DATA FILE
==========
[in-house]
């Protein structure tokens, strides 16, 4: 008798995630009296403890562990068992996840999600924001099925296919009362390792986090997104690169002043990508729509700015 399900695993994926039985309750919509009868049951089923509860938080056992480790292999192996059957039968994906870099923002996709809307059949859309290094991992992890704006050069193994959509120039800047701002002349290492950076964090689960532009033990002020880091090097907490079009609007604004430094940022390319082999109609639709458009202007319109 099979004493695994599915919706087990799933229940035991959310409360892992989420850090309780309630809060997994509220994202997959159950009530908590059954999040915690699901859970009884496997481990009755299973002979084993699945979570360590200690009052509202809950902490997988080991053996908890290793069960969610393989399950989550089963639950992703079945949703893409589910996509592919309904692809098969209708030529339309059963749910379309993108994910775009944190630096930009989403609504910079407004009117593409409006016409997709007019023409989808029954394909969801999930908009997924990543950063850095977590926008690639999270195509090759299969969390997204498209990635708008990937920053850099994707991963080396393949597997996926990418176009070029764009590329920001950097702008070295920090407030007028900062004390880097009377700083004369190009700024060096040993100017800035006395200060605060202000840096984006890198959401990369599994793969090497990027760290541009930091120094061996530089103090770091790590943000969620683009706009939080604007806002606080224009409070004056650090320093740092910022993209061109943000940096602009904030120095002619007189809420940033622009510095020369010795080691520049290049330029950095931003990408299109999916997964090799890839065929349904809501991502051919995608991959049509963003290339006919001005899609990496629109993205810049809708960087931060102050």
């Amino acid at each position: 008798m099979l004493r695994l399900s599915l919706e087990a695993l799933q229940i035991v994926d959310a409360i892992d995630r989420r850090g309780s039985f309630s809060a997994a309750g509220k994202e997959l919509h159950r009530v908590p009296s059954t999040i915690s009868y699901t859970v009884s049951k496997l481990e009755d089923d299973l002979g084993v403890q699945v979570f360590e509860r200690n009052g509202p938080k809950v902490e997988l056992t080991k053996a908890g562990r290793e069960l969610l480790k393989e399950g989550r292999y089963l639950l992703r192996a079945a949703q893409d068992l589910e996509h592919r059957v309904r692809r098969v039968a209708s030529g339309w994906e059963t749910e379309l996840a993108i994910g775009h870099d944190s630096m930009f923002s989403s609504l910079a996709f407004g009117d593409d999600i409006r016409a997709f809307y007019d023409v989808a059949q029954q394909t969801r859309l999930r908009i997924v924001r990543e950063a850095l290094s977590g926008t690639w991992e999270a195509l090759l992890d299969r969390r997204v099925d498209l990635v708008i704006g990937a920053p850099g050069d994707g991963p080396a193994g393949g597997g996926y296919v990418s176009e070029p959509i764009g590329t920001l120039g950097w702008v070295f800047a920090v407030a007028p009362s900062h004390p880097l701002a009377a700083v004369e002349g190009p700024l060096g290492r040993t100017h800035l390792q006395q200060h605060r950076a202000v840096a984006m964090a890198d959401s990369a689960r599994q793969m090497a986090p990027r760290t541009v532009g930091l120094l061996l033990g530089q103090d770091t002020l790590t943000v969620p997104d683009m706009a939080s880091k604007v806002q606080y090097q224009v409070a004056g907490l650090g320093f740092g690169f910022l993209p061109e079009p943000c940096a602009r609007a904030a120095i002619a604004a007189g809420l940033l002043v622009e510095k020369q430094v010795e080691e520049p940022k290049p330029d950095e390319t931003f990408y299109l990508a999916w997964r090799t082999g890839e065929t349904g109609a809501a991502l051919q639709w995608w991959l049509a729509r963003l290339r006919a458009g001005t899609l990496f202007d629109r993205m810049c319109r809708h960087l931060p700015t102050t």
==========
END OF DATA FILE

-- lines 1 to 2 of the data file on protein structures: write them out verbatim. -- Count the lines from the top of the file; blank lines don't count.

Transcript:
[in-house]
């Protein structure tokens, strides 16, 4: 008798995630009296403890562990068992996840999600924001099925296919009362390792986090997104690169002043990508729509700015 399900695993994926039985309750919509009868049951089923509860938080056992480790292999192996059957039968994906870099923002996709809307059949859309290094991992992890704006050069193994959509120039800047701002002349290492950076964090689960532009033990002020880091090097907490079009609007604004430094940022390319082999109609639709458009202007319109 099979004493695994599915919706087990799933229940035991959310409360892992989420850090309780309630809060997994509220994202997959159950009530908590059954999040915690699901859970009884496997481990009755299973002979084993699945979570360590200690009052509202809950902490997988080991053996908890290793069960969610393989399950989550089963639950992703079945949703893409589910996509592919309904692809098969209708030529339309059963749910379309993108994910775009944190630096930009989403609504910079407004009117593409409006016409997709007019023409989808029954394909969801999930908009997924990543950063850095977590926008690639999270195509090759299969969390997204498209990635708008990937920053850099994707991963080396393949597997996926990418176009070029764009590329920001950097702008070295920090407030007028900062004390880097009377700083004369190009700024060096040993100017800035006395200060605060202000840096984006890198959401990369599994793969090497990027760290541009930091120094061996530089103090770091790590943000969620683009706009939080604007806002606080224009409070004056650090320093740092910022993209061109943000940096602009904030120095002619007189809420940033622009510095020369010795080691520049290049330029950095931003990408299109999916997964090799890839065929349904809501991502051919995608991959049509963003290339006919001005899609990496629109993205810049809708960087931060102050």